The Government Accountability Office may announce layoffs or other specific budget cuts the week of Oct. 17.
GAO staffers were informed of the timeline in a recent broadcast voice mail from agency head Gene Dodaro, spokesman Chuck Young confirmed.
“The hope is to determine what adjustments need to be made to the GAO budget by then,” Young said.
Young stressed that it was impossible to predict what these adjustments might entail but added that both GAO headquarters and field offices are being targeted “in terms of figuring out the impacts and what can be done to absorb the budget cuts.”
He said there is a task force actively studying the 11 field offices around the country for possible changes and consolidations.
Some GAO employees said they have been told the consequences of these studies could be dire: 250 to 500 staffers could be let go in the next two weeks — about a quarter of the GAO workforce of 3,000 — and two to three field offices could be shuttered.
One staffer who has worked at the GAO for nearly 30 years said the cuts could be based on seniority and could force some staffers to choose either a demotion or a pay cut.
"These numbers are purely speculation, and no decisions have been made," Young said.
Though the GAO’s budget has not been finalized yet for fiscal 2012, the expectation is that it will not differ significantly from the numbers proposed in the legislative branch appropriations bills that have emerged from the House and Senate.
The House passed a spending bill in July that would give the GAO a 6 percent cut from fiscal 2011, while the Senate Appropriations Committee endorsed a measure in September slating it for a 7.6 percent reduction from the previous fiscal year.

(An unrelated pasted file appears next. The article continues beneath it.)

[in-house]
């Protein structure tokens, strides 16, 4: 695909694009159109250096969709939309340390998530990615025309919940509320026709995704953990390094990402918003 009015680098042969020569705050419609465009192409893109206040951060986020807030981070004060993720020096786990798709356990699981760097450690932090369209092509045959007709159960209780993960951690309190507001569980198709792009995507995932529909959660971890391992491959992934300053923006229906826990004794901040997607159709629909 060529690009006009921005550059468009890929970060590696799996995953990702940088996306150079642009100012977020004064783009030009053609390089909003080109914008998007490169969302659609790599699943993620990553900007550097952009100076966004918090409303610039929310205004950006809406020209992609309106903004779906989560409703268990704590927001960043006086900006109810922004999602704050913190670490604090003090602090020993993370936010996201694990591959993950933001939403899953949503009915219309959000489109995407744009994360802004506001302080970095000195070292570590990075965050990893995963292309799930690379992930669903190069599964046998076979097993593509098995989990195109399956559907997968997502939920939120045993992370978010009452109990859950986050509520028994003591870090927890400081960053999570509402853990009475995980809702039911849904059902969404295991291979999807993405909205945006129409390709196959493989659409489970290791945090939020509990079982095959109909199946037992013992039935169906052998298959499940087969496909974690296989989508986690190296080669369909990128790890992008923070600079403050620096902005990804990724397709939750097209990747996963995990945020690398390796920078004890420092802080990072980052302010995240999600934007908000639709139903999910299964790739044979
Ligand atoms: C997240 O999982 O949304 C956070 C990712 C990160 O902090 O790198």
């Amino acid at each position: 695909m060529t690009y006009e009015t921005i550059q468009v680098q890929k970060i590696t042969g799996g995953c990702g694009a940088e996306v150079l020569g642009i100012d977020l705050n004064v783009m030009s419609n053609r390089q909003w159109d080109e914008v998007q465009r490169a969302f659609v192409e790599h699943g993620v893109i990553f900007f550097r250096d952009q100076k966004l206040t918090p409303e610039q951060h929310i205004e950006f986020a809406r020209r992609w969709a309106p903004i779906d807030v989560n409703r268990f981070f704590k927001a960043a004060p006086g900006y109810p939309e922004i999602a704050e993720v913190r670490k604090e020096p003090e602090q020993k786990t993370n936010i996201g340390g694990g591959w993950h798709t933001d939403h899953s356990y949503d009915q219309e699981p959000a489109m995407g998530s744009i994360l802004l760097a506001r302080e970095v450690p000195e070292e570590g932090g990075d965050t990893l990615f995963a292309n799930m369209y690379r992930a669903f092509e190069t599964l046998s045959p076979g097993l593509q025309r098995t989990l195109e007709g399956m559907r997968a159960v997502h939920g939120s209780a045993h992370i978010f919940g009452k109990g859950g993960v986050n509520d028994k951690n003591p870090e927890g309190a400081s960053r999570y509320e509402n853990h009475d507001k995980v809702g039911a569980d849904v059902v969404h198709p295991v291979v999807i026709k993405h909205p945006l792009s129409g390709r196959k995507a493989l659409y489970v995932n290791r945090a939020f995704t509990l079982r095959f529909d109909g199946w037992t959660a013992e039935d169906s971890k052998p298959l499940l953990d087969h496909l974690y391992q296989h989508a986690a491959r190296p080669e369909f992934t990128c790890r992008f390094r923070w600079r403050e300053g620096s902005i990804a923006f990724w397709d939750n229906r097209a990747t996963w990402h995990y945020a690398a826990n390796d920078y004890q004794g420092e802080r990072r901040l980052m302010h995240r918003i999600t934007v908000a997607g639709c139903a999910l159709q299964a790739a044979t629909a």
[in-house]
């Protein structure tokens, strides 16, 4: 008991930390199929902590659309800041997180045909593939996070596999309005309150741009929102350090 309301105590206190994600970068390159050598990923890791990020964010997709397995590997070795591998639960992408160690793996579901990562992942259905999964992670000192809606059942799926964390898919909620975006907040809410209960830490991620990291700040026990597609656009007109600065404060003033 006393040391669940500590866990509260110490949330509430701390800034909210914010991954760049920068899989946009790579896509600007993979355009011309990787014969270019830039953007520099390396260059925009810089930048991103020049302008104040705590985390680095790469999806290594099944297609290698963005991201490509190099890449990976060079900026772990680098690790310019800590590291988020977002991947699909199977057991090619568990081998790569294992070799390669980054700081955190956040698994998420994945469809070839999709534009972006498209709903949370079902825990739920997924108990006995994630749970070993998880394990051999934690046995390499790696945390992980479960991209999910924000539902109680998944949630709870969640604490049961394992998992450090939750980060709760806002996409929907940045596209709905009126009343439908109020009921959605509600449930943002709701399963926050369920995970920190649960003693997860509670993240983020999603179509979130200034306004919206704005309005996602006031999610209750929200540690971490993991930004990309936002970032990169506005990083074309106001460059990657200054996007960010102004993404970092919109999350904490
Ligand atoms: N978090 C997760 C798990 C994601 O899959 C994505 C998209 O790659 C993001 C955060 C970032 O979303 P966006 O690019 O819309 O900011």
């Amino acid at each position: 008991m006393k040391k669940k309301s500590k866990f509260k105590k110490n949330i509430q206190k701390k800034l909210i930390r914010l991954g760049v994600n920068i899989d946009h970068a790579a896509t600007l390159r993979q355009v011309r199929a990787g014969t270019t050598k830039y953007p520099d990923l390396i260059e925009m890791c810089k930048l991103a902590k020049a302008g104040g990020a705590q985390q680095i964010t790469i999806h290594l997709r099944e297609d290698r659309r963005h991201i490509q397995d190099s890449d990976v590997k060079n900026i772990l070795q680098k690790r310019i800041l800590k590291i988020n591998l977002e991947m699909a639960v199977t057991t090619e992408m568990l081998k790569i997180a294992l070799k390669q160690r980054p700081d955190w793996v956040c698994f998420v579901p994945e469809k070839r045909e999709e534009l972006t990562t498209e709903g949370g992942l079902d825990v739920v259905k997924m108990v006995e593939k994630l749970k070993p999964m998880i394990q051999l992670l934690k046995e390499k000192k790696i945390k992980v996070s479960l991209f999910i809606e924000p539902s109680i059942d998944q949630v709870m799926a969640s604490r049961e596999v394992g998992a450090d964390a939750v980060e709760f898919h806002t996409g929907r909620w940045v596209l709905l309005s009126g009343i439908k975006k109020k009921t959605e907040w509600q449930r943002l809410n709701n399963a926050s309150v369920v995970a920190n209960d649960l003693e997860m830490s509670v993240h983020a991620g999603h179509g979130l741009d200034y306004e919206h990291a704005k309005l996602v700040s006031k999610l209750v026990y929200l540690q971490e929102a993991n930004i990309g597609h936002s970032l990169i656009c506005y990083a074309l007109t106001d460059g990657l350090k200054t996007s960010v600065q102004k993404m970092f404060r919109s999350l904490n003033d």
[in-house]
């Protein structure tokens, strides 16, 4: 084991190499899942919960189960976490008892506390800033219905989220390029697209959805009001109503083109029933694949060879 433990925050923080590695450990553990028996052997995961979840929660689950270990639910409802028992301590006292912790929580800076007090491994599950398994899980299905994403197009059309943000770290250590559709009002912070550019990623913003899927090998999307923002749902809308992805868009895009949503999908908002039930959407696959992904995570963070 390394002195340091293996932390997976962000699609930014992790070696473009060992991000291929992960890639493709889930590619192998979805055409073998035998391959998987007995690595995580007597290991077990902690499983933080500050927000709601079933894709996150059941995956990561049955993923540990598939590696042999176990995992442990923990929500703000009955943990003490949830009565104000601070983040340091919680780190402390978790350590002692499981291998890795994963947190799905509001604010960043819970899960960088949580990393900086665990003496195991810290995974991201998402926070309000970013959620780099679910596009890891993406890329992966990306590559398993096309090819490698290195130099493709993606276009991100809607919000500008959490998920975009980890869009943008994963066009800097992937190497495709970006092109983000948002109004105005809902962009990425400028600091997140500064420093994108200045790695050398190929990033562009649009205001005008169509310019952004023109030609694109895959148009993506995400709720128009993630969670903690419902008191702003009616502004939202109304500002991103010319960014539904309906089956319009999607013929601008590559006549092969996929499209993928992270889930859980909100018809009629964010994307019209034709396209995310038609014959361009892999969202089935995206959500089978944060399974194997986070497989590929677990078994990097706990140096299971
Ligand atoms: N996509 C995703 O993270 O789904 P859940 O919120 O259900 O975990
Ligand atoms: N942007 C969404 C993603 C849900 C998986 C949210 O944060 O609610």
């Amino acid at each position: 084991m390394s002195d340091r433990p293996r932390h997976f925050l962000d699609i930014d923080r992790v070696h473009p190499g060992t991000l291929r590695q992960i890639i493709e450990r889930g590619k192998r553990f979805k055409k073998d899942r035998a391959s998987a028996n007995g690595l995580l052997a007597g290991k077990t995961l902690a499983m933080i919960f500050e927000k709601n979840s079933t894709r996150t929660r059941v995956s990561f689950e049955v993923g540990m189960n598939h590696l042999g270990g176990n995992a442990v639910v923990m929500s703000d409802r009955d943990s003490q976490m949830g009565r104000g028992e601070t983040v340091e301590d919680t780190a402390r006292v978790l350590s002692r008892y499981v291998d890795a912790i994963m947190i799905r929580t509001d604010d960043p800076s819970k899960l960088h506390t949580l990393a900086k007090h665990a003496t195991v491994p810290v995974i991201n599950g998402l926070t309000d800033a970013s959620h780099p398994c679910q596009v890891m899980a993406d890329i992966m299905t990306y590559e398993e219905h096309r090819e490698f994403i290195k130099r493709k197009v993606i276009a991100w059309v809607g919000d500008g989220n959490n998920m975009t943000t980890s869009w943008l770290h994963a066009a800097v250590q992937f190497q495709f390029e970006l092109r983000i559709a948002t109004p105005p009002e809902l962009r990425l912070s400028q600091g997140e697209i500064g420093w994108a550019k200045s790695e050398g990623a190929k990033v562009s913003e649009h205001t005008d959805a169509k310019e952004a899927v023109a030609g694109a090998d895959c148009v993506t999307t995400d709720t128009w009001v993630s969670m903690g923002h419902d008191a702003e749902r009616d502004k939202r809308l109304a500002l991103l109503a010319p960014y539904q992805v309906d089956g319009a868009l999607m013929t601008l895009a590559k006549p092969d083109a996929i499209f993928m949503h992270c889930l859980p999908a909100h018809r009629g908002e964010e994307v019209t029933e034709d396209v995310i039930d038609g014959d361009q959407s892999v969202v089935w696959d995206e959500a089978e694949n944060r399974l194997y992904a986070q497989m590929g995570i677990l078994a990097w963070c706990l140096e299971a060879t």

Some lawmakers have argued against cutting funding for the GAO, an independent, nonpartisan agency responsible for holding the federal government accountable in its operations and use of taxpayer dollars.
A bipartisan handful of members of the Senate Homeland Security and Governmental Affairs Committee late last week sent letters to senior Senate appropriators urging them to reconsider the cuts.
Correction: Oct. 3, 2011
An earlier version of this story incorrectly stated the number of task forces studying the Government Accountability Office's field offices for possible changes and consolidations. There is one task force.
Vice President Joe Biden waits to conduct a mock swearing-in ceremony with Sen. Brian Schatz, D-Hawaii, in the Capitol's Old Senate Chamber, December 2, 2014. Schatz was sworn in to serve the remainder of his term since he was appointed to the seat after Sen. Daniel Inouye, D-Hawaii, passed away.